It’s nearly impossible to provide accurate statistics on the number of people that have been sexually, physically, and emotionally abused as children because of the depth of secrecy involved. Family systems rely upon an unspoken code of silence that damages the victims of abuse and unwittingly supports the abuser. This is particularly true with victims of sexual abuse.
The victim bears the brunt of the shame, guilt, and unworthiness for the abuse with great fear that telling the truth will result in no one believing them and losing their whole family in the process. So, they stay silent and keep coming back to visit with family out of duty and fear.
When families get together for the holidays, this code of silence must be maintained to keep this unstable house of cards from falling down. The abuse survivor often gets triggered during holiday visits, trying to keep it all together to spend time with other family members. If this is you, here are some things you can do:
Schedule activities to keep you busy and focused on connecting with other family members and friends. Energy flows where attention goes. So, focus on the fun you can have with family members and friends, keeping yourself busy. It may sound like a cop out to distract yourself like this, but the point of the holidays is to see family and have fun in the process. Scheduling your time can also put the control in your hands while creating safety for you.
Use deep breathing exercises, meditation, and or prayer if you get triggered. Panic is an emotional response to past abuse. You cannot think your way out of panic, but you can soothe it using spiritually based techniques that help you ride out your emotional tidal waves. Focused breathing, meditation and prayer can bring calm to your entire being. Find a meditation class locally you can take or a breath work practitioner you can work with if you need help.
Seek help from a therapist who will do emergency phone sessions with you if needed. If you get seriously triggered, you may need to talk with someone as soon as possible. Many therapists, like myself, work with people all over the world remotely. You do not have to do this alone. Find someone who can be there to help you at your most acute.
Re-focus your attention on the beauty in the room. Every room has beauty in it. Just look for it, it is there. Focus on the child enjoying Christmas, the cat playing with ornaments on the tree, the lights twinkling on the menorah, the carolers singing, people laughing, or the bright colors around you. There are so many ways to enjoy what’s around you by focusing on the beauty. Try it. It may just save you from having an awful time.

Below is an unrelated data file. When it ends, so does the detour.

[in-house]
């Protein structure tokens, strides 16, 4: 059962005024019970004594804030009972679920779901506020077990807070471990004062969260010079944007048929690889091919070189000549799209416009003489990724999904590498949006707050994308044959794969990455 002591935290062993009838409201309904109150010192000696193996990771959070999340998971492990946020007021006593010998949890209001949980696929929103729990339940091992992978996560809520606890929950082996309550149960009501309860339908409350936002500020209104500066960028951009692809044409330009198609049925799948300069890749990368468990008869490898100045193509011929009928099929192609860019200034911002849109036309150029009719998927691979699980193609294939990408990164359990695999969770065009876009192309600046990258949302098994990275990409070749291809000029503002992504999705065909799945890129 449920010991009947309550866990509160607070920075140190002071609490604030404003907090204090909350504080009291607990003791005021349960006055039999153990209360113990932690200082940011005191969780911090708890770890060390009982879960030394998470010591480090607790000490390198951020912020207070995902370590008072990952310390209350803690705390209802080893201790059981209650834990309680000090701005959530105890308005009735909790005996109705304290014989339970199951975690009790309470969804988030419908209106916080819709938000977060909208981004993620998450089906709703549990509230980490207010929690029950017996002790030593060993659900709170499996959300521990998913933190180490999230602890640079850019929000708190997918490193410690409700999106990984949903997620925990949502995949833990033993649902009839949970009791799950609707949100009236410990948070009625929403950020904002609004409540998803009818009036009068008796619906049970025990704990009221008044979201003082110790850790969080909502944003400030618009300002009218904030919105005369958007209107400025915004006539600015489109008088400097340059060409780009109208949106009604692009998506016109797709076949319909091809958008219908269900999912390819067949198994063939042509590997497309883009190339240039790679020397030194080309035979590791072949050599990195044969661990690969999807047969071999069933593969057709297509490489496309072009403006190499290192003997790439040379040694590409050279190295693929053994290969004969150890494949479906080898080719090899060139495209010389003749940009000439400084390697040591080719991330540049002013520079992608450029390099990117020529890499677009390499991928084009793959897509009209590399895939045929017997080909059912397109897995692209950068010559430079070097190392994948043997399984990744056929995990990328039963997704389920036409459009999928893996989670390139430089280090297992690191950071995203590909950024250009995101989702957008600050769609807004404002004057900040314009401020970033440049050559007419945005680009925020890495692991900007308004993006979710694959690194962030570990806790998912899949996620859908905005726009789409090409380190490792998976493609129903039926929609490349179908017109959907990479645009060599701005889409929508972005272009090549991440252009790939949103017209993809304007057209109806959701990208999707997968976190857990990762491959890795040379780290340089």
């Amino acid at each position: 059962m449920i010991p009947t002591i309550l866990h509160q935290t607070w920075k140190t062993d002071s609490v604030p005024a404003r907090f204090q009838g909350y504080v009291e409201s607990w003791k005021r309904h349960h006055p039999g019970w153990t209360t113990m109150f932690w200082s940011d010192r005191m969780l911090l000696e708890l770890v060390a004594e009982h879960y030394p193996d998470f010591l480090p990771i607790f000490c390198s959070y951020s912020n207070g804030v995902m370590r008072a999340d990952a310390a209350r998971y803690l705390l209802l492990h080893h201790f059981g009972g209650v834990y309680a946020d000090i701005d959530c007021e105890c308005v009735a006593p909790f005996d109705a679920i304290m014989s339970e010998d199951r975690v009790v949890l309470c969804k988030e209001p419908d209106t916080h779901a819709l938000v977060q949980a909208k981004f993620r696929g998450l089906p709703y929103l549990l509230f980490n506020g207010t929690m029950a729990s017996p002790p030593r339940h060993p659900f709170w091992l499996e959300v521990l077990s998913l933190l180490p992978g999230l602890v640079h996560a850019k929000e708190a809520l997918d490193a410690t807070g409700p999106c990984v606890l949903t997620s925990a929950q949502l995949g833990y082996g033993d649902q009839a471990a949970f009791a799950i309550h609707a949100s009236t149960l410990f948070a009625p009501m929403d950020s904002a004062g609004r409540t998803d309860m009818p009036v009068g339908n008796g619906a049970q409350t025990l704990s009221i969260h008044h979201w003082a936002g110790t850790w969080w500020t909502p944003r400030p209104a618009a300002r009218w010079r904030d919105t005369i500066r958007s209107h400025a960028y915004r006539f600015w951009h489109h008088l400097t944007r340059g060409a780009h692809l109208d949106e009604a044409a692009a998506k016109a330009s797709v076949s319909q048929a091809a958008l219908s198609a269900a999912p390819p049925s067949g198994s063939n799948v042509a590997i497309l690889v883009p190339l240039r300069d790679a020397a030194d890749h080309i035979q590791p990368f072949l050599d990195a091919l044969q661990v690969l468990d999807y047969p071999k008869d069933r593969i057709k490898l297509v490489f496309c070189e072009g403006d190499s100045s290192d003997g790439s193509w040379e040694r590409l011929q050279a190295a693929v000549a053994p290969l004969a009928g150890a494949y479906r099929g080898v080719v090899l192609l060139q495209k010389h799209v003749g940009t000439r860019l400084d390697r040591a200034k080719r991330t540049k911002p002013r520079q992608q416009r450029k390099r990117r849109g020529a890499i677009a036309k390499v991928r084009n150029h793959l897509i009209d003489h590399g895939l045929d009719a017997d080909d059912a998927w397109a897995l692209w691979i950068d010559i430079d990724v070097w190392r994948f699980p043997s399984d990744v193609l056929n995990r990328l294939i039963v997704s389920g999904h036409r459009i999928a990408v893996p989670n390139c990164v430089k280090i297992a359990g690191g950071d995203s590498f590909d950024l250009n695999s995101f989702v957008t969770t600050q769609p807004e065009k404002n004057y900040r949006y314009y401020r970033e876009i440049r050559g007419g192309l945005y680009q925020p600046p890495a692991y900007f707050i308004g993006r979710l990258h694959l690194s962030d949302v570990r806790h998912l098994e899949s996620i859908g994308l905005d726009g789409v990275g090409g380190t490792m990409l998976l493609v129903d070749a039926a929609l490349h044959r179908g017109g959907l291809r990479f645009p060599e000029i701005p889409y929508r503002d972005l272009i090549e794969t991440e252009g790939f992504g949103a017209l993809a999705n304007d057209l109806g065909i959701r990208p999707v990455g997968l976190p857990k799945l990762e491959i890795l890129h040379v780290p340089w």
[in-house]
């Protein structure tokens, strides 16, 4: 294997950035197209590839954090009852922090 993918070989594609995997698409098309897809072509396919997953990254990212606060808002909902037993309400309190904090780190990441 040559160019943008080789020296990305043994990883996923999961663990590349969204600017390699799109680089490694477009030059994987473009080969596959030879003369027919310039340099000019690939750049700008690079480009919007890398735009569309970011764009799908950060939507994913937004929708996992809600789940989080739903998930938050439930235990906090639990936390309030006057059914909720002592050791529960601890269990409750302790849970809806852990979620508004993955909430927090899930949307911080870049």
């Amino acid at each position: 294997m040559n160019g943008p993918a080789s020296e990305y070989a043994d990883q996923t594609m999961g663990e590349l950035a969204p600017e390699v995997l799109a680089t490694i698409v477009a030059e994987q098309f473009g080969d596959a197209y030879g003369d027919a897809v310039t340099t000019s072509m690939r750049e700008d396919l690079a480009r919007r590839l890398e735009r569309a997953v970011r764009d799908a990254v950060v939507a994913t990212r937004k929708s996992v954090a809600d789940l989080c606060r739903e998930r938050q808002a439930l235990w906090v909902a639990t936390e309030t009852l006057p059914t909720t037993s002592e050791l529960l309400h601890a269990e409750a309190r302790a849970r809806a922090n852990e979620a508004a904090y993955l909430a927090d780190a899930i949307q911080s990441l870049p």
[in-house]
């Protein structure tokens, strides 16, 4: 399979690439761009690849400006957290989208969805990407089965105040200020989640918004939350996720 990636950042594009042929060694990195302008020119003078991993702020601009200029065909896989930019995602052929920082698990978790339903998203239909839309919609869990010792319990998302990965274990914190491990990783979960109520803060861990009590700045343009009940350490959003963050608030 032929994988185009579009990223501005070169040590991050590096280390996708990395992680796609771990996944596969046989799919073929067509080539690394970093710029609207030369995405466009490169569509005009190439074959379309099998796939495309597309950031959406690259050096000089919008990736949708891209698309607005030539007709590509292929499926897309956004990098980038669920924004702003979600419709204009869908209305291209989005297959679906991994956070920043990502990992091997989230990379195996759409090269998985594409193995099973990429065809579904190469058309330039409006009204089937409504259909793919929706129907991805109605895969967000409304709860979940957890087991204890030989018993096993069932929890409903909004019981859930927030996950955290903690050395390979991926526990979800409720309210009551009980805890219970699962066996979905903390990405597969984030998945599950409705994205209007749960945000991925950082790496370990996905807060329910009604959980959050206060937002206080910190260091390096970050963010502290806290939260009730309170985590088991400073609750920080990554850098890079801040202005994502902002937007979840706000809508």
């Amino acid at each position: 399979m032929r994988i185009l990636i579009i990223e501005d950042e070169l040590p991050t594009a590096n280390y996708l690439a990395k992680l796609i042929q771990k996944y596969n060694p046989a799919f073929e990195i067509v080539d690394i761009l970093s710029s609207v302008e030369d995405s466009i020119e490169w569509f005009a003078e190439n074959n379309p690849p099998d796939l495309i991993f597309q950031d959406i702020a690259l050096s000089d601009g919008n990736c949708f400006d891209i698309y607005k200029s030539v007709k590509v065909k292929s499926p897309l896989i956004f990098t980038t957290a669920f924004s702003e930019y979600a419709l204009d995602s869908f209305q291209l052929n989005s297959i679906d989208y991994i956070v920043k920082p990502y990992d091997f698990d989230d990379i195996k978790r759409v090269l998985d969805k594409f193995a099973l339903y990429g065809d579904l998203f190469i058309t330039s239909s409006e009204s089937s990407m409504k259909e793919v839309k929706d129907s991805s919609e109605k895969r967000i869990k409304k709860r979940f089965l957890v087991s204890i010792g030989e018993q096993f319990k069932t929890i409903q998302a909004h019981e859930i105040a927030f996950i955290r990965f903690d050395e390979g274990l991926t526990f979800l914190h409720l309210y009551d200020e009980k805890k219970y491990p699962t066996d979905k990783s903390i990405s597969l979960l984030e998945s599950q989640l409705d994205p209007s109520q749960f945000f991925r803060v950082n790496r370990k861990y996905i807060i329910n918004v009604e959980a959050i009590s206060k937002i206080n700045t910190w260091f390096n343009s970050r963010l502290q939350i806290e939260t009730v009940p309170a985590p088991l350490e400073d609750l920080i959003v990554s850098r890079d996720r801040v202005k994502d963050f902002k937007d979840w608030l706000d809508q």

Give love intentionally to your child self. Your child self is the part of you that endured abuse. She or he is waiting to be loved and no one could ever give you love more deeply than yourself. You are no longer in trauma and hopefully not putting yourself in the position of becoming re-traumatized. If you do become so, close your eyes and imagine you are holding your child self, giving love to her or him. It’s all she or he ever wanted. This can be so emotionally liberating.
Consider an alternative plan for the holidays. A hallmark of the abuse survivor is often great difficulty in saying no and a focus on pleasing others. After all, you couldn’t say no to the abuse as it happened. This becomes a conditioned response that makes you believe you should be there with family because you have no other choice. The fact is, you do have a choice. You can a make plans with friends or take a vacation during the holidays. You can stay at home and read if you want to. Give yourself permission to create your own holiday traditions. You just may end up having a wonderful time in the process.
Meg Haworth, Ph.D. is an integrative wellness coach for survivors of sexual, physical and emotional abuse who now have a chronic illness. To learn how you can book a free consultation, download her free e-book, and take a quiz to assess your risk for chronic illness, go to www.meghaworth.com